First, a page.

~ 7 min read

An insight into Vue-3

I see Vue-3 as a library that’s somewhere between react and angular comparing in terms of templating style, component lifecycle methods, middlewares and directives, and dependency injection features

Vue-3 was launched recently in 2020. Having worked with React, Angular, and Ember js, I always preferred to react for frontend projects as it is pretty straightforward to start with minimalist features to learn, unlike angular and other libraries. I see Vue-3 as a library that’s somewhere between react and angular comparing in terms of templating style, component lifecycle methods, middlewares and directives, and dependency injection features. We can say that Vue has inherited good characteristics from its competitor’s react and angular with a lot more of its own. Vue provides a lot of options preserving the simplicity of functional programming and it’s always easy to learn when you have knowledge of any frontend library or framework.

When Vue first started, it was just a runtime library. Over the years, it has evolved into a the framework that encompasses many sub-projects:

  • The core library, i.e. the Vue npm package
  • The documentation, with enough content to be considered a book
  • The build toolchain, i.e. Vue CLI, Vue-loader, and other supporting packages
  • Vue Router for building SPA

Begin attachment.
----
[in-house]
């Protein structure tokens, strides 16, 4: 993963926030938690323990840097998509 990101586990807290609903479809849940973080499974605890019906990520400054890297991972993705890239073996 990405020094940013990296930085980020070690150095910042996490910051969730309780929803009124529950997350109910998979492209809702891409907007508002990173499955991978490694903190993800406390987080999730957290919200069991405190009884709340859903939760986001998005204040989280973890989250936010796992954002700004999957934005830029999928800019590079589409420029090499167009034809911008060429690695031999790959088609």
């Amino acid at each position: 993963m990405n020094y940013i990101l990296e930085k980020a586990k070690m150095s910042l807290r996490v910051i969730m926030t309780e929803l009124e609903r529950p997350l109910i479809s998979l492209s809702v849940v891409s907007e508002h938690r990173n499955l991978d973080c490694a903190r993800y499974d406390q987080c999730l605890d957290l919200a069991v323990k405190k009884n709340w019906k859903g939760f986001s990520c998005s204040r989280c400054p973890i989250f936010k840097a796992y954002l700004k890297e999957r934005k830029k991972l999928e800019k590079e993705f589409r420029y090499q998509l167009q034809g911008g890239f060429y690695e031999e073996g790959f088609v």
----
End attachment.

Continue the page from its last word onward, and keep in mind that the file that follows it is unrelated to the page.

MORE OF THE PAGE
• Vuex for state management
  • Browser dev tools extension for debugging and profiling
  • Vetur, the VSCode extension for Single-File Component IDE support
  • ESLint plugin for static style/error checking
  • Vue Test Utils for component testing
  • Custom JSX transforms that leverage Vue’s runtime features
  • VuePress for Vue-based static site generation

Not just me, the following statistics show the popularity of Vue-3.

Stackoverflow survey

Figure 1: Stackoverflow survey 2020: Most wanted frontend framework

Stackoverflow survey

Figure 2: Stackoverflow survey 2020: Most loved frontend framework

Trends show that Vue has received a lot of love more than any other framework or library and also it’s usage is growing in recent months.

Vue-3 introduced some pretty cool features unique to it. The major change was the composition API that allows us to define functions and variables in a single setup wrapper and use them in our template, unlike the options API where we define methods, watchers, and computed variables and data distinctly.